Adam Hanieh is a lecturer in development studies at the School of Oriental and African Studies (SOAS), University of London. He is author of Capitalism and Class in the Gulf Arab States (Palgrave-Macmillan 2011) and a member of the Editorial Board of the journal Historical Materialism.

Farooq Sulehria: The outcome of elections in Tunisia and Egypt went in favour of Islamist parties, even though the revolutions in these countries had a secular character. Islamists are also an integral part, if not the dominant force, in the revolutions in Syria, Libya, Yemen and Bahrain. Is the Arab Spring in fact a victory for the Islamist movements?

Will IMF neoliberalism make a comeback in Africa via Tunisia?

The neoliberal government of Ben Ali was overthrown by popular rebellion in 2010. Can the IMF co-opt the Arab Spring?

By Patrick Bond and Khadija Sharife

February 2, 2012 – Links international Journal of Socialist Renewal -- With International Monetary Fund (IMF) managing director Christine Lagarde in Tunisia today, the stage is set for ideological war over the progress of democratic revolutions.

Until 27-year-old fruit seller Mohamed Bouazizi committed suicide by immolation in the provincial town of Sidi Bouzid, Tunisia was packaged as an IMF success story. In 2008, dictator Zine El Abidine Ben Ali was embraced by Lagarde’s predecessor, Dominique Strauss-Kahn: "Economic policy adopted here is a sound policy and is the best model for many emerging countries.”

Tunisia: Left gains in trade union election

By Nizar Amami

January 12, 2012 -- International Viewpoint -- The 22nd congress of Tunisia’s UGTT trade union federation (Union Générale des Travailleurs Tunisiens, General Union of Tunisian Workers) was held December 25-28, 2011. A large part of it was devoted to the election of a new national leadership. The new executive bureau (EB) is clearly better than the old one. It is based on real activists involved in struggles, who are not corrupt.

An alternative list had been constituted around those close to the federation’s former deputy leader. It includes some self-styled independents, of whom some were in reality close to the Islamists currently in power (about 10% of congress participants were estimated to be linked to the Islamists).

The overwhelming majority of members of the new EB belong historically to the trade union left, and this is a victory for that left. Half of those elected are not, or are no longer, members of a party. This is for example the case with the new general secretary. He was part of the minority on the old EB and belongs to the democratic and left movement. He was a member of the Communist Party 20 years ago.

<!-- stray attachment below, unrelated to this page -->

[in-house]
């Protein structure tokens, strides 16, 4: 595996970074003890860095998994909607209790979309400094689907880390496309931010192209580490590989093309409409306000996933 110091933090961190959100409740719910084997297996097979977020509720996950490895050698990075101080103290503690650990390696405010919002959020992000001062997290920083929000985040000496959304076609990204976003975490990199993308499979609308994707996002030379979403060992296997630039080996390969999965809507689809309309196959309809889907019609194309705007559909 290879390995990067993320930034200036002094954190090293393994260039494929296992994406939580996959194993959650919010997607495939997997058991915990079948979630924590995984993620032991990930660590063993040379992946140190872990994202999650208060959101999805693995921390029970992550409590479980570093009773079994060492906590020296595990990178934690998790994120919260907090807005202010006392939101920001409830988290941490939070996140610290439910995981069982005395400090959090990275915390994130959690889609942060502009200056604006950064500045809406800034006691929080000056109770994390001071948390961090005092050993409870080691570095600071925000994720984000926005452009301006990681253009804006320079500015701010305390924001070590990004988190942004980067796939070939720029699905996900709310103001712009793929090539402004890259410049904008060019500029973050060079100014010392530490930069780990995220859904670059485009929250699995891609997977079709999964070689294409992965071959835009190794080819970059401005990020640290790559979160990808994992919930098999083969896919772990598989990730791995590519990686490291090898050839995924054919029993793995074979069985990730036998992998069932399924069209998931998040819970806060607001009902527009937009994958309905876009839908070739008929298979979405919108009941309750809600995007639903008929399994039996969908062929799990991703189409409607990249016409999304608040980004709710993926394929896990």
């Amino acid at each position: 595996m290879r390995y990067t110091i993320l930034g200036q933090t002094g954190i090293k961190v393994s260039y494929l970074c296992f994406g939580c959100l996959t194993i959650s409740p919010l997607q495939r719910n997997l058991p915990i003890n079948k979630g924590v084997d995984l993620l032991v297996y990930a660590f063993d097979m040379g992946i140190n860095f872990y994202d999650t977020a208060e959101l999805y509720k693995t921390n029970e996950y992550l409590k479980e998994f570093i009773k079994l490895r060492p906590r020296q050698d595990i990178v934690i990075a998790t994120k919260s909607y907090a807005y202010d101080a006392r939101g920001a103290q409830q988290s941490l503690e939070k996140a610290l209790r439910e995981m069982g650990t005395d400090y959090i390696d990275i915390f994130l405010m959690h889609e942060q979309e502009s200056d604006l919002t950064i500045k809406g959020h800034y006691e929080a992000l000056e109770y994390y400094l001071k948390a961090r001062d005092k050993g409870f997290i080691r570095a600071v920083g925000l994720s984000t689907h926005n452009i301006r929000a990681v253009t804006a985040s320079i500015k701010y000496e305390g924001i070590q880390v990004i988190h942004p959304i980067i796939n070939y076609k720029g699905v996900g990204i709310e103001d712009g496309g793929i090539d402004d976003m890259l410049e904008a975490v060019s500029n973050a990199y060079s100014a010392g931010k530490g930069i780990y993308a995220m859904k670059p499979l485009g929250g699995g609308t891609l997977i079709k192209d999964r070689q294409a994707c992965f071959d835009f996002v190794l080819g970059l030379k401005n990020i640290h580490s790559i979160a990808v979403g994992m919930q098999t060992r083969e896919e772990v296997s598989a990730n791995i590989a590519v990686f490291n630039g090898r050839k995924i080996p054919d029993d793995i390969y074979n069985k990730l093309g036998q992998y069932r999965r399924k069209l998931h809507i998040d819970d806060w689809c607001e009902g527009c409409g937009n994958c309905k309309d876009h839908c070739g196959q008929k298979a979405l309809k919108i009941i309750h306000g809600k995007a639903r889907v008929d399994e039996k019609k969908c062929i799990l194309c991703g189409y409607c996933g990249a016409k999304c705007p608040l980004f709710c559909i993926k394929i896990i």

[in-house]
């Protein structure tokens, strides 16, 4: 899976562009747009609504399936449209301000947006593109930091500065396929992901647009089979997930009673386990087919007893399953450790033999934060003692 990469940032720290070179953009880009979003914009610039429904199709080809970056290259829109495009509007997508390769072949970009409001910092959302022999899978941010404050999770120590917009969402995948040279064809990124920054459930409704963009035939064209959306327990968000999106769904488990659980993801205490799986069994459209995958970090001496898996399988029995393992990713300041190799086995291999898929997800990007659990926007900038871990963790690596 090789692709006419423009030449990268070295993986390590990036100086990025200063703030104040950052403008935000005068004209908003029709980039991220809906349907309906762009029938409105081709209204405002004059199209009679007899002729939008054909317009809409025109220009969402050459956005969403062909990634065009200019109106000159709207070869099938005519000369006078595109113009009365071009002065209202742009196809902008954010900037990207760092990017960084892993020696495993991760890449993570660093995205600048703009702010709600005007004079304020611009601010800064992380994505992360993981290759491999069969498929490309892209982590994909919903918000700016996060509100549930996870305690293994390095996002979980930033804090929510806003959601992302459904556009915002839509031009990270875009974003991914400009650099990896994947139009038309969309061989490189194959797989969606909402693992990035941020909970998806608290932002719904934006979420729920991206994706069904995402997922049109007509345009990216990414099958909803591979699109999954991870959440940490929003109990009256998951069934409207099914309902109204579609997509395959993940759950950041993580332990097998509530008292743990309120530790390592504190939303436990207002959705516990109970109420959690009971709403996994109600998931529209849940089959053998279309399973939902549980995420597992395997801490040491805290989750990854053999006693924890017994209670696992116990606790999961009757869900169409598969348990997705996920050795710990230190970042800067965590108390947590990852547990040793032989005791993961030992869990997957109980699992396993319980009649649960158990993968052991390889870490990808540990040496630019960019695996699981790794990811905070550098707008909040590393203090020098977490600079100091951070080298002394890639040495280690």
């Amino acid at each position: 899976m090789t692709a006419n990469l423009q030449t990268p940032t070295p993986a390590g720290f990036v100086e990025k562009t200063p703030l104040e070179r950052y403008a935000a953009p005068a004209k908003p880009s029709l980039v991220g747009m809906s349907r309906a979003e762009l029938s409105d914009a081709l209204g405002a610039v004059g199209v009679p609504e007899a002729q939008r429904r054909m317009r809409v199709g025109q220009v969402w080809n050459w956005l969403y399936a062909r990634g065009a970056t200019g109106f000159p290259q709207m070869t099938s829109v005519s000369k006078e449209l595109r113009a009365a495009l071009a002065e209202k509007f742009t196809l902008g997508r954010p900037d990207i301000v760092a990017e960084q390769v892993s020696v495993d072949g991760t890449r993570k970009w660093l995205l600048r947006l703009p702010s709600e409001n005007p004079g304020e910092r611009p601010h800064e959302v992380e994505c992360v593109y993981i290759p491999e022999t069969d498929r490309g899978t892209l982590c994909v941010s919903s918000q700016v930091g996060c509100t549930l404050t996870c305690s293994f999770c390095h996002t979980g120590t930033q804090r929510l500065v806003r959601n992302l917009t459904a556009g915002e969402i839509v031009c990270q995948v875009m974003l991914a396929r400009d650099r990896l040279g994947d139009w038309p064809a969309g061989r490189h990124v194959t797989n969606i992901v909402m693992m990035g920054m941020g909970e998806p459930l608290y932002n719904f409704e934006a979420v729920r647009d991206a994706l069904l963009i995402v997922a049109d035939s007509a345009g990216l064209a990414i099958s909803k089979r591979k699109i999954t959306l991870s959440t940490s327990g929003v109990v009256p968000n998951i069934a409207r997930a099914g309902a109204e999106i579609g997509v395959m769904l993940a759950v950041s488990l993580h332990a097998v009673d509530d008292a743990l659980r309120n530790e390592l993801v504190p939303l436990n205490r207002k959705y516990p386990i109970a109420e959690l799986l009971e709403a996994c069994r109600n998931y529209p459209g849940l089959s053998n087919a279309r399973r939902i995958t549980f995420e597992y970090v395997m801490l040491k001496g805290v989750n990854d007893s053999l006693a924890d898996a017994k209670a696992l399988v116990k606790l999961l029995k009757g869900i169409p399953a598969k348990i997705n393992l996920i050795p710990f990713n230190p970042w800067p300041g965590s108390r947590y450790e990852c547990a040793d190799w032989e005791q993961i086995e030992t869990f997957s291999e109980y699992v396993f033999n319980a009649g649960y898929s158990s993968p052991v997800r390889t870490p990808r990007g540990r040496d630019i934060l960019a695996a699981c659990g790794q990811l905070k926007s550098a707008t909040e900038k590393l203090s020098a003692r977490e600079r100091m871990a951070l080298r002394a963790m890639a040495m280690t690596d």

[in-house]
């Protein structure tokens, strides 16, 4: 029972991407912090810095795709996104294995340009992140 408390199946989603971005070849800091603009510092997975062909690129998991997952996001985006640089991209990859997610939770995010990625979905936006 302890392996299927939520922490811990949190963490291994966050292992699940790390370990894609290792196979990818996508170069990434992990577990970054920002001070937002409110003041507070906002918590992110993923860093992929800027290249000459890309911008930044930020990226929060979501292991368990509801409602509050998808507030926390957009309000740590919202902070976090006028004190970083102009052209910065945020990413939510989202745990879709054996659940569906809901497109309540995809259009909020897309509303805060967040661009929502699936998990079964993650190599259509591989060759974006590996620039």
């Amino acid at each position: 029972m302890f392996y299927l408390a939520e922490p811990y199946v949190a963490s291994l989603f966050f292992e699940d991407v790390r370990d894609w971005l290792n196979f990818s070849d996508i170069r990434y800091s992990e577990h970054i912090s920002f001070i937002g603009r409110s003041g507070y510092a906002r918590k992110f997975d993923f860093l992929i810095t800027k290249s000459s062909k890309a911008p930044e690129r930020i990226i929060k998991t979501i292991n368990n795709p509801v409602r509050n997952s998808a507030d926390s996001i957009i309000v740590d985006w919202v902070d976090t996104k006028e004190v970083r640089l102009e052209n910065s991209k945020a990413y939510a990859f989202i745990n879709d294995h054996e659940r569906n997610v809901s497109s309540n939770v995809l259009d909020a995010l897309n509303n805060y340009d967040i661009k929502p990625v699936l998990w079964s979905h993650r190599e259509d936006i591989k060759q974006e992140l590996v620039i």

Interview with Adam Hanieh: Class and capitalism in the Gulf

December 5, 2011 -- New Left Project's Ed Lewis interviewed Adam Hanieh about the international political economy of the Gulf Cooperation Council (GCC). Hanieh is a lecturer in development studies at SOAS, and is an editorial board member of Historical Materialism. He is the author, most recently, of Capitalism and Class in the Gulf Arab States. It is posted at Links International Journal of Socialist Renewal with permission.

* * *

Ed Lewis: You see the six states of the Gulf Cooperation Council – Saudi Arabia, Kuwait, UAE, Qatar, Bahrain and Oman – as being at the centre of the Middle East economically and politically, but not simply because of their vast reserves of oil. What, then, is your account of how the Gulf states have come to be in this position of centrality?

Boris Kagarlitsky: Reflections on the Arab revolutions

By Boris Kagarlitsky, translated from Russian by Renfrey Clarke

November 28, 2011 – Links International Journal of Socialist Renewal -- “Turning-points in the history of humanity,” a contributor to the left-wing Algerian newspaper Le Matin observed in the summer of 2001, “are never simple for contemporaries to understand. Rarely are people able fully to assess the significance of these episodes, or their consequences. The developments concerned do not proceed in the manner, or at the time and place, that people expect. The early years of the twenty-first century have seen this rule reaffirmed. During this time, new and increasingly powerful trends have been mingled with the heritage of the past, dragging us back. History, however, operates through these new forces, which gradually but inevitably will succeed in overcoming the inertia of the past.” (1)

Tunisia: Interview with Communist Workers' Party (PCOT) leaders


Ted Walker interviews Samir Taamallah, Chrif Khraief and Jilani Hamemi

November 26, 2011 -- Al-Thawra Eyewitness, posted at Links International Journal of Socialist Renewal with the author's permission -- I first met with Samir Taamallah, a former political prisoner and member of the central committee of the Communist Worker's Party of Tunisia (PCOT), in Tunis on October 4, 2011, to discuss the October 23 Constituent Assembly election and Tunisia's ongoing revolutionary struggle. The first part of the interview took place before the election. The follow-up interview part took place after the results were known.

* * *

How is the election campaign going?

Arab Spring eyewitness: Reflections on the revolutions in Egypt and Tunisia

[The writer is an Australian Socialist Alliance activist presently in the Middle East. His regular reports appear in Green Left Weekly, Australia's leading socialist newspaper.]